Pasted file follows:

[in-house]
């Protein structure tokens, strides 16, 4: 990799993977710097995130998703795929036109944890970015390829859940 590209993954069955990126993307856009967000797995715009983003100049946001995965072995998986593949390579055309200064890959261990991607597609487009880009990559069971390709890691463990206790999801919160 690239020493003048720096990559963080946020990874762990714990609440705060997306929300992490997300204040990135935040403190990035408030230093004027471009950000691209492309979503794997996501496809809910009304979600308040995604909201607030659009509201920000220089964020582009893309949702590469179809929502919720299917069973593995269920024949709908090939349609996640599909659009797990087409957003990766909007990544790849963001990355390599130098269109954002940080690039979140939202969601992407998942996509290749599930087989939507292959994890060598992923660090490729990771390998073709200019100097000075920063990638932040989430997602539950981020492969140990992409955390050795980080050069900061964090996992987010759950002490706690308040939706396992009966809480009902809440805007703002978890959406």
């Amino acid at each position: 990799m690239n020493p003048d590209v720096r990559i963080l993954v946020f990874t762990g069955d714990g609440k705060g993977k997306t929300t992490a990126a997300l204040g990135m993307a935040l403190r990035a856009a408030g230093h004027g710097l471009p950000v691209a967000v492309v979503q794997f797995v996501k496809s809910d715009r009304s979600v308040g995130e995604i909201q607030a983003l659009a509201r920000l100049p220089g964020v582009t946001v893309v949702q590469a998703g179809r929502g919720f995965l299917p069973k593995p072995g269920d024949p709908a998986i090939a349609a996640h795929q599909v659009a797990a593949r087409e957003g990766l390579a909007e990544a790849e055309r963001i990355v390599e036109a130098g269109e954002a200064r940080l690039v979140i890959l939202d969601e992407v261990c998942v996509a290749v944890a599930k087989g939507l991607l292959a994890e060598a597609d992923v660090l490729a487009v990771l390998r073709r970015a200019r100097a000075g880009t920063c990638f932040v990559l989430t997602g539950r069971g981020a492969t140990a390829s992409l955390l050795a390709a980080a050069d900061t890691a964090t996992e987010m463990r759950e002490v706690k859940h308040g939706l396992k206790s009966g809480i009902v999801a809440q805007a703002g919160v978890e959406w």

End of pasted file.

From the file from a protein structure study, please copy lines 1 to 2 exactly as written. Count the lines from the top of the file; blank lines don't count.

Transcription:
[in-house]
């Protein structure tokens, strides 16, 4: 990799993977710097995130998703795929036109944890970015390829859940 590209993954069955990126993307856009967000797995715009983003100049946001995965072995998986593949390579055309200064890959261990991607597609487009880009990559069971390709890691463990206790999801919160 690239020493003048720096990559963080946020990874762990714990609440705060997306929300992490997300204040990135935040403190990035408030230093004027471009950000691209492309979503794997996501496809809910009304979600308040995604909201607030659009509201920000220089964020582009893309949702590469179809929502919720299917069973593995269920024949709908090939349609996640599909659009797990087409957003990766909007990544790849963001990355390599130098269109954002940080690039979140939202969601992407998942996509290749599930087989939507292959994890060598992923660090490729990771390998073709200019100097000075920063990638932040989430997602539950981020492969140990992409955390050795980080050069900061964090996992987010759950002490706690308040939706396992009966809480009902809440805007703002978890959406």